March 23, 2021
Remembering the past year and a half, I feel that we’ve all been exposed to unexpected tragedy, sometimes unimaginable tragedy, and certainly more than our share of tragedy. When tragedies unfold one on top of another, it is understandable why people may feel numb to the latest heartbreak. I thought about the recent tragedy in Atlanta, heaped atop of everything else, and it is very clear to me that we cannot be numb. We must find words to comfort our Asian American and Pacific Islander friends and family members. It is sad to think that a librarian, surrounded by books full of words cannot find the right ones to utter. I fear that is the case.
Although I’m struggling to find the right words, I think I can clearly say this: so many tragedies of the past year and beyond seem to come from a failure to appreciate that knowledge should be weighed as more important than unsubstantiated speech or the latest social media post. Libraries have a role to play by helping everyone access quality information. In fact, helping people discern quality information is one of our primary missions. My staff and I believe in open and equal access to the information we all need to participate in our community. Access to quality data, information, knowledge, and wisdom can help us all to better understand those with whom we share our home.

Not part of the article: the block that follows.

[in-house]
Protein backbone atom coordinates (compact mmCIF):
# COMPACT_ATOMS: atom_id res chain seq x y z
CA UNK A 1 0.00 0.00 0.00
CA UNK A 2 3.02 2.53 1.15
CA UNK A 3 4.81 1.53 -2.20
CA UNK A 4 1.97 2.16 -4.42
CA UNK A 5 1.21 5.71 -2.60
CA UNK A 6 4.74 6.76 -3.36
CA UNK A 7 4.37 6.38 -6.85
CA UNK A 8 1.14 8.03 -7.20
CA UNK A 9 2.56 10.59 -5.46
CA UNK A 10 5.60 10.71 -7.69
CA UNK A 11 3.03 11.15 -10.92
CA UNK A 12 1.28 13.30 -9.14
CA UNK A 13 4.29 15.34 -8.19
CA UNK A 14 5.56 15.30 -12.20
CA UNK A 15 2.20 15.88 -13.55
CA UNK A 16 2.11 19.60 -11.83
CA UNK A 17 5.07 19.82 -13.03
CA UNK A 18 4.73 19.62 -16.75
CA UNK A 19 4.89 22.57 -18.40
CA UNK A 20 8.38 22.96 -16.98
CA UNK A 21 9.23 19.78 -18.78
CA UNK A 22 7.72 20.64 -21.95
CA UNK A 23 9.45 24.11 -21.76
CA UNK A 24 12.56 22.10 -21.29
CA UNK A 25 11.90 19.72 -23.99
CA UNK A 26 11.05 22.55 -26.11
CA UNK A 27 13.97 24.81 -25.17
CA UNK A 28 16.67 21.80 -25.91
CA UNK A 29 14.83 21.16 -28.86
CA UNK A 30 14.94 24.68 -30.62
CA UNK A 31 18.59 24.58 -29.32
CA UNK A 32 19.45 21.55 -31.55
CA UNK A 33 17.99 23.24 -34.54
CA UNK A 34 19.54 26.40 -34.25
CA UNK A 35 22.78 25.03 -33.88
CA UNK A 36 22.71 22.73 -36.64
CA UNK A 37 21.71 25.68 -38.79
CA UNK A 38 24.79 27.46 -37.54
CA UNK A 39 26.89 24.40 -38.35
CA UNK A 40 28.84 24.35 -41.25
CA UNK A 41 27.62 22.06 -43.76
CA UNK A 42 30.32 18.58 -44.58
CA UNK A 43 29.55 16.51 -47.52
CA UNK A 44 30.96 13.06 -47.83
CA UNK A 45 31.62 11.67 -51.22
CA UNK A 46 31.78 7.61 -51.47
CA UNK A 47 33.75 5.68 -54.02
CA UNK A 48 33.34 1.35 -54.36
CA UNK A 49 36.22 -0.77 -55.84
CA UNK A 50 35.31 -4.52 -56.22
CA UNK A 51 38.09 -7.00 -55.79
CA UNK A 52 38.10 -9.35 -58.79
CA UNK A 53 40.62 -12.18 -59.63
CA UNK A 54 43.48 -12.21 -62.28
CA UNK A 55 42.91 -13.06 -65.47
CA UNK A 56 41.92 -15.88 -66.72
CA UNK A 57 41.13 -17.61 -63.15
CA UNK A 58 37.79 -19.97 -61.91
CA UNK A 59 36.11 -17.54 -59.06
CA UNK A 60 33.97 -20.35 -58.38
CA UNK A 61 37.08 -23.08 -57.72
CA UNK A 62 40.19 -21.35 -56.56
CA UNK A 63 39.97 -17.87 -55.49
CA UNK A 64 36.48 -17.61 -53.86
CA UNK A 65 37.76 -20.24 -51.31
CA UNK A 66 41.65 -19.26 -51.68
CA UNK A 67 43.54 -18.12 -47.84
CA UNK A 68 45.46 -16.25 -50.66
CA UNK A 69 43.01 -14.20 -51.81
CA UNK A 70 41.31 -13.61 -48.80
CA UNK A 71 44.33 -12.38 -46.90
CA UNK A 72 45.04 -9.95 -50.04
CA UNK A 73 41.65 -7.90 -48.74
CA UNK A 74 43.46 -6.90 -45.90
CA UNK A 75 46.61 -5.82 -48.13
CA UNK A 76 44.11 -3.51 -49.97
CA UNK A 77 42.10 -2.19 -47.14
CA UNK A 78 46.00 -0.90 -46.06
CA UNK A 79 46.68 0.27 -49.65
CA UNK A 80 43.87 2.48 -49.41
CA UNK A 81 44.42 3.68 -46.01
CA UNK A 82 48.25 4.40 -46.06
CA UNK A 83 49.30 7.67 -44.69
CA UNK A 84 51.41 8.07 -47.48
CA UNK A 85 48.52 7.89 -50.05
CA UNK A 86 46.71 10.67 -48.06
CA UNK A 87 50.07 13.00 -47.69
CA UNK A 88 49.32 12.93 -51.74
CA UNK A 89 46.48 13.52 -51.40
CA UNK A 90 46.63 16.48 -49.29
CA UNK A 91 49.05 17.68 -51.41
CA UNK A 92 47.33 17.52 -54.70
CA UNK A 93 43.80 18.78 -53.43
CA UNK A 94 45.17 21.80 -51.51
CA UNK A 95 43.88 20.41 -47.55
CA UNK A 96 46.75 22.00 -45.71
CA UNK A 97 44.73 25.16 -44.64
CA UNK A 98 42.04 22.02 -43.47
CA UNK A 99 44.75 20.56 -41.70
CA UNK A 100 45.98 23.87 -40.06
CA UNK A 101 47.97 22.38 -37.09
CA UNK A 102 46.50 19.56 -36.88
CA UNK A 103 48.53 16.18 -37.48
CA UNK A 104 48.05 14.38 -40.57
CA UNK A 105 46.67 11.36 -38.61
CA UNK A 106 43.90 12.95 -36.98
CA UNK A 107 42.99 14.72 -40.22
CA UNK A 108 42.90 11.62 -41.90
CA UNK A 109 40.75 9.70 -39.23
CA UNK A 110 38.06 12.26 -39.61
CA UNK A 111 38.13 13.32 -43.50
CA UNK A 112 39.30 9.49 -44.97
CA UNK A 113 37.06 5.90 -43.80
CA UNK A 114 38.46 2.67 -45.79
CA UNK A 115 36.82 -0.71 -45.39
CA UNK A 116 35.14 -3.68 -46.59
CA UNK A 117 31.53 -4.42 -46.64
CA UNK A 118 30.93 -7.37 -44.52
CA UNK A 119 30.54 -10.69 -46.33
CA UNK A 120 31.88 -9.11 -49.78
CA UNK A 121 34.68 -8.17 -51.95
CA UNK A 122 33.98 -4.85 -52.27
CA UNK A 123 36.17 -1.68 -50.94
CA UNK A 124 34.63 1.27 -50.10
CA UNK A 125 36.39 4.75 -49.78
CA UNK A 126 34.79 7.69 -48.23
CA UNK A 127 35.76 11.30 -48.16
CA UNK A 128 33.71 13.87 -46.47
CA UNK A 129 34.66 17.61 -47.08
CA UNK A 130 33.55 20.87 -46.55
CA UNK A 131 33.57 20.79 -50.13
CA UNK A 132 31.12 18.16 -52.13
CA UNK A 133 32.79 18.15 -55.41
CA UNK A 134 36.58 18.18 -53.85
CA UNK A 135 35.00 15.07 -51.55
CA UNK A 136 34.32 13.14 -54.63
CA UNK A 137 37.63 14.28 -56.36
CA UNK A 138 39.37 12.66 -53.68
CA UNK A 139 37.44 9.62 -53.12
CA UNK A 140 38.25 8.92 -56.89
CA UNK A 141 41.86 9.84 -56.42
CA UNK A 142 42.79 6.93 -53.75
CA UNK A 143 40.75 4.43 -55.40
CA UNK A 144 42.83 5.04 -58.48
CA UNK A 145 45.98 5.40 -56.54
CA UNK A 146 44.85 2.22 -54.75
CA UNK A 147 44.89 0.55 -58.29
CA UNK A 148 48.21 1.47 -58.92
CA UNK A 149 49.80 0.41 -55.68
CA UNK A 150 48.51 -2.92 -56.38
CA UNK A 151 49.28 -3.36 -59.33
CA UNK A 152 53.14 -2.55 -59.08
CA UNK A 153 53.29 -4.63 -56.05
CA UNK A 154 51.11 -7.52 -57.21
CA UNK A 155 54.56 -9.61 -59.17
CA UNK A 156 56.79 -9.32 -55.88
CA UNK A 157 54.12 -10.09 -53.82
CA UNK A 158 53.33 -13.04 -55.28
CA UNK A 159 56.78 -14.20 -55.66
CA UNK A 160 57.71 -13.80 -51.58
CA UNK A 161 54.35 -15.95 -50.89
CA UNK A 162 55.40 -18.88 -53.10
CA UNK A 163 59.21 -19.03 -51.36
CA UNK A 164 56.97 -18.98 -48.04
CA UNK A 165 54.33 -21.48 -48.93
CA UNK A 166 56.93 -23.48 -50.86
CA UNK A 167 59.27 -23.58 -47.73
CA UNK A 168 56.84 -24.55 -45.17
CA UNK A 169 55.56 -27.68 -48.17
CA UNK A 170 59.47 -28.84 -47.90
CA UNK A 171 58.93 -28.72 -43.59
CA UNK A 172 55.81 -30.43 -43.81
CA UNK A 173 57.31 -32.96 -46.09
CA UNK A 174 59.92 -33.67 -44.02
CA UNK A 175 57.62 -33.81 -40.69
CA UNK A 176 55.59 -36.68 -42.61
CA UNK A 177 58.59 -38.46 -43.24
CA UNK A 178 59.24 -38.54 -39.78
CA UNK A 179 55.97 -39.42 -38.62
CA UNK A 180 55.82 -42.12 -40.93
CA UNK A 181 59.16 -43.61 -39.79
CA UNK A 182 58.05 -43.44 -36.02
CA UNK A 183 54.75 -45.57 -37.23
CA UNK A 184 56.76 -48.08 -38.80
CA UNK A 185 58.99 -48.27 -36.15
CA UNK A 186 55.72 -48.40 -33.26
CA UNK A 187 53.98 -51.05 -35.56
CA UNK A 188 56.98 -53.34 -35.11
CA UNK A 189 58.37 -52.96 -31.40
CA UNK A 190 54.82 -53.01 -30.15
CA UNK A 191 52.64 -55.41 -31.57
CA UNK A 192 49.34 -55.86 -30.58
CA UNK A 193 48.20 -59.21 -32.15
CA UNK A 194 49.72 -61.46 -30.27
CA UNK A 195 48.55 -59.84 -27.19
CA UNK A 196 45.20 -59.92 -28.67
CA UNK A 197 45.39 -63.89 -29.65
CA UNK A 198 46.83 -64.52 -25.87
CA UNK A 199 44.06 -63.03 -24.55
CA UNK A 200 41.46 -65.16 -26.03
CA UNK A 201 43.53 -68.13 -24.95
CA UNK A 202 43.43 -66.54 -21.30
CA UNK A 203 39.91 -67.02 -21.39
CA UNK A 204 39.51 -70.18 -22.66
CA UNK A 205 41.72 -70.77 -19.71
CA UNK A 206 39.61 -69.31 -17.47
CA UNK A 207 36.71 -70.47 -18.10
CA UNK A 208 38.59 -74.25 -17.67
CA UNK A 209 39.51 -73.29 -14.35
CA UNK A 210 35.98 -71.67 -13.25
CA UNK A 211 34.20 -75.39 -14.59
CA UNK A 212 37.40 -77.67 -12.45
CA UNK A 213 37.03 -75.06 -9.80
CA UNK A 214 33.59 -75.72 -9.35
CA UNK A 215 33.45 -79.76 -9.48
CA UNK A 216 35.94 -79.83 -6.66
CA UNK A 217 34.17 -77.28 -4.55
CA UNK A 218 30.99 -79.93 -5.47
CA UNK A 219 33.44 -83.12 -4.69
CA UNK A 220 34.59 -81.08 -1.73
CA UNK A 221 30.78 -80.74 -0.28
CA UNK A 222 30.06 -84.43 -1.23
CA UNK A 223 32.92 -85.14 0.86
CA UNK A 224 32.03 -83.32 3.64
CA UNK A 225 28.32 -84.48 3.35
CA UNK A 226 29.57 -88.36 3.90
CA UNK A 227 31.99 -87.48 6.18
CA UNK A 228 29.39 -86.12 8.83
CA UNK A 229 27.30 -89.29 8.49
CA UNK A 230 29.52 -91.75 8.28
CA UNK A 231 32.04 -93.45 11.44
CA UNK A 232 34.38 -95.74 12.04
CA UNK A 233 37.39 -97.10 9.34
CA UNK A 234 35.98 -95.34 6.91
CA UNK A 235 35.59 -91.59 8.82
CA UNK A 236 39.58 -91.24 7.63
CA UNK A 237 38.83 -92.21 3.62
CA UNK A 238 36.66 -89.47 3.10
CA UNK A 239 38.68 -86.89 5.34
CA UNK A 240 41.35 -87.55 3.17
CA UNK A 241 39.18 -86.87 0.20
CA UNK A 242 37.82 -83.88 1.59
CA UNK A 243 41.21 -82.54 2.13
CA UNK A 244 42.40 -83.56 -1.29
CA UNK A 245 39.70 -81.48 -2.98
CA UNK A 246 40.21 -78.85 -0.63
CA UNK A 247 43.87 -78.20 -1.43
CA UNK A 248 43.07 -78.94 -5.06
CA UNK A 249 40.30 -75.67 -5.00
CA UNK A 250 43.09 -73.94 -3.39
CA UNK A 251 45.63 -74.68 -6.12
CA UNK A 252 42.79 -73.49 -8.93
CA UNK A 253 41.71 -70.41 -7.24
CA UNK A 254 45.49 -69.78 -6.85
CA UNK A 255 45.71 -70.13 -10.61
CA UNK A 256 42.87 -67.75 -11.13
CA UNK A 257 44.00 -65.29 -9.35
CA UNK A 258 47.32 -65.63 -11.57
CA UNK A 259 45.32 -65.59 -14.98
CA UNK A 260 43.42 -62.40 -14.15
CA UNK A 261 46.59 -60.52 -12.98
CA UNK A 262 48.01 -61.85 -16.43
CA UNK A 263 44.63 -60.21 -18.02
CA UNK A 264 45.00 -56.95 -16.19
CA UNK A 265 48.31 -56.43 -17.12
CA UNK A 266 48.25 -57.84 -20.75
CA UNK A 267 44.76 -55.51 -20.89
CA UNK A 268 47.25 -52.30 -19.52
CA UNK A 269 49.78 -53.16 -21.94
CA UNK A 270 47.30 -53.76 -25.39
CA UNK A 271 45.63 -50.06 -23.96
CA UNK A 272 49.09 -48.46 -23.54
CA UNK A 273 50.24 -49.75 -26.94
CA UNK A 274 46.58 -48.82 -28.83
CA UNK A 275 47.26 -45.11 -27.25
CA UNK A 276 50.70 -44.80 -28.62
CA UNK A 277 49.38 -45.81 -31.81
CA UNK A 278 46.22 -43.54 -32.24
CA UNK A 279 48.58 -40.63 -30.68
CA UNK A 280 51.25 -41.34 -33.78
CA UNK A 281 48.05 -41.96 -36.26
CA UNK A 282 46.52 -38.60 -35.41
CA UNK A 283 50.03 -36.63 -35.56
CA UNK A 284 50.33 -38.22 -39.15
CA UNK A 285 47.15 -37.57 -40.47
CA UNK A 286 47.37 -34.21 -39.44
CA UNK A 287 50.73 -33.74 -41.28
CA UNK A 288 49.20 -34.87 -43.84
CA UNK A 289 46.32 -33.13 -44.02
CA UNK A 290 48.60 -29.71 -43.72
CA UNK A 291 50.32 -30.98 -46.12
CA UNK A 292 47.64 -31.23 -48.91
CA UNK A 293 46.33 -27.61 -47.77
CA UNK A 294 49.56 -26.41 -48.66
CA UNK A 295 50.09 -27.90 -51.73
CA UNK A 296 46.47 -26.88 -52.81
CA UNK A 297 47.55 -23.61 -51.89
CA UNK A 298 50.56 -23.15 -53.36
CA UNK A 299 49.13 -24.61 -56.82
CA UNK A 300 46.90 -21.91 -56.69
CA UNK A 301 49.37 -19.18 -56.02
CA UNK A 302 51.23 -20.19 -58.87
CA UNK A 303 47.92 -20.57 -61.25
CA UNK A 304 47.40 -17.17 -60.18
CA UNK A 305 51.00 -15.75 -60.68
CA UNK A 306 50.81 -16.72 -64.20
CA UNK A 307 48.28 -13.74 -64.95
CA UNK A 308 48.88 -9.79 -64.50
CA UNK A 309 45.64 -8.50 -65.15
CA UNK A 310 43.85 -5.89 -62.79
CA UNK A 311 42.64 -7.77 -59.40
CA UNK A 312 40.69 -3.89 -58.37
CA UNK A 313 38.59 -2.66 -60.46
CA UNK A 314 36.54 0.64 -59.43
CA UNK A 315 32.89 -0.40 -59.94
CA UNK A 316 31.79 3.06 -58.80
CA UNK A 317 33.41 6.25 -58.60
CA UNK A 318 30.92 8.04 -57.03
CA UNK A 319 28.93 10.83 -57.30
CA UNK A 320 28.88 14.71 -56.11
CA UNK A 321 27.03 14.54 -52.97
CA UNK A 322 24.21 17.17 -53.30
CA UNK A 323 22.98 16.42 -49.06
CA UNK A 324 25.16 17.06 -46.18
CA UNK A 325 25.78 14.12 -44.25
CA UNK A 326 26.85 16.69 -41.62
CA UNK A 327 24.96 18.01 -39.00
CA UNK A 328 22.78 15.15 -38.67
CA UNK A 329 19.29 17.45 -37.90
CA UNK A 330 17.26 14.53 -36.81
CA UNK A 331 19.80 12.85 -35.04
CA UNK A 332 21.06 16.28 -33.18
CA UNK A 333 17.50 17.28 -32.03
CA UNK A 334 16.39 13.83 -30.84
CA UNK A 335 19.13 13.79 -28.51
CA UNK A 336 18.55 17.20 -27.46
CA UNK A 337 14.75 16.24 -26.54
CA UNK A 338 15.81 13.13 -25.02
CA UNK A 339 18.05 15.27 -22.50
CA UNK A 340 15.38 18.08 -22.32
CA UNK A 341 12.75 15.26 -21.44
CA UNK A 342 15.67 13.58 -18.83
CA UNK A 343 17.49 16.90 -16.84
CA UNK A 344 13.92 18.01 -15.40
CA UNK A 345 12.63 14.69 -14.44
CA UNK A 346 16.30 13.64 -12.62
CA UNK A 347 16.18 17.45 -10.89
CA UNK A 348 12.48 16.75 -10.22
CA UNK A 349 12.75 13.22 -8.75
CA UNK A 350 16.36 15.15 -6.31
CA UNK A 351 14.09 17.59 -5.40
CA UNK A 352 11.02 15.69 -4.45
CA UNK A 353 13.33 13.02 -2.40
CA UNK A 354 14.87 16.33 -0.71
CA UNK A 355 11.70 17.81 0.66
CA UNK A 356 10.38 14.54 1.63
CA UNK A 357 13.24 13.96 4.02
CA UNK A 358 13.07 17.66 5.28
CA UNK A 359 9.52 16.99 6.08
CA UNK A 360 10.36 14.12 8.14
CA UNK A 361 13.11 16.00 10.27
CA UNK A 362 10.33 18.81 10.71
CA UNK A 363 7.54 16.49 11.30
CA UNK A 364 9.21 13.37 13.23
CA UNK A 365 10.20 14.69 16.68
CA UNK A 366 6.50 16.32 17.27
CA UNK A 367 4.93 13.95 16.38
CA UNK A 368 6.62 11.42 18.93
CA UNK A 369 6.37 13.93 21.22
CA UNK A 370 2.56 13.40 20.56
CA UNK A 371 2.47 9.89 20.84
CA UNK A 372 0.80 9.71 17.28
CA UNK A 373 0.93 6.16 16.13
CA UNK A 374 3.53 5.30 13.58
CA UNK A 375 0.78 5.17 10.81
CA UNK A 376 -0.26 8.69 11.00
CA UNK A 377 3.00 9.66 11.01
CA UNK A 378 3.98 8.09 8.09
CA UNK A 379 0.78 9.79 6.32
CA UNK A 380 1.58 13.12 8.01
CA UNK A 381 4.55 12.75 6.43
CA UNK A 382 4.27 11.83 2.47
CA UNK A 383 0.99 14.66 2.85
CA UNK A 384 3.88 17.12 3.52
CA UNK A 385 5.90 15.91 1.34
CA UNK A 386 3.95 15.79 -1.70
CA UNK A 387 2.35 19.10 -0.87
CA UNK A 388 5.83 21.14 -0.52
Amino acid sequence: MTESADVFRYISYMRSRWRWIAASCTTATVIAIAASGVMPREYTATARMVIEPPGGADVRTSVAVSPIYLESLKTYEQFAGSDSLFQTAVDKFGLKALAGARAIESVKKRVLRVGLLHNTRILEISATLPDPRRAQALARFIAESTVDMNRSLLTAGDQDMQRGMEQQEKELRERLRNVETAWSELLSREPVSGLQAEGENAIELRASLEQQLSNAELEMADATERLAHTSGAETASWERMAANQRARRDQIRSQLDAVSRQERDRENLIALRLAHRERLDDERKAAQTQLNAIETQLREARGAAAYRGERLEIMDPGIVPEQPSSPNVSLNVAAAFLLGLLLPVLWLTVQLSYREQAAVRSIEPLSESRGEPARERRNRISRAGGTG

Last summer, in the midst of another tragedy, I shared that I had signed the Urban Library Council’s Statement on Race and Social Equity. Doing so created a path for our Library staff to follow when it comes to how we want to treat each other and how we want to serve our community. I’d like to remind everyone that we will always be committed to providing the best library experience for everyone in our community.
Everyone is welcome at Mid-Continent Public Library. I believe in radical hospitality. At the same time, I believe that you cannot make some feel welcome while exhibiting inhospitality to others. Additionally, we will not welcome people that target and practice violence against people in our community simply for who those people are. My staff and I view inclusion as a positive trait. We want to include and to serve everyone in our community. However, I do not believe that one can practice inclusivity by excluding others.
I said this in June, and I will say this again with added emphasis: We all have a role to play in creating a more equal, more just, more inclusive, and more welcoming society. Please know, this Library will do its part.
Steven V. Potter
MCPL Director and CEO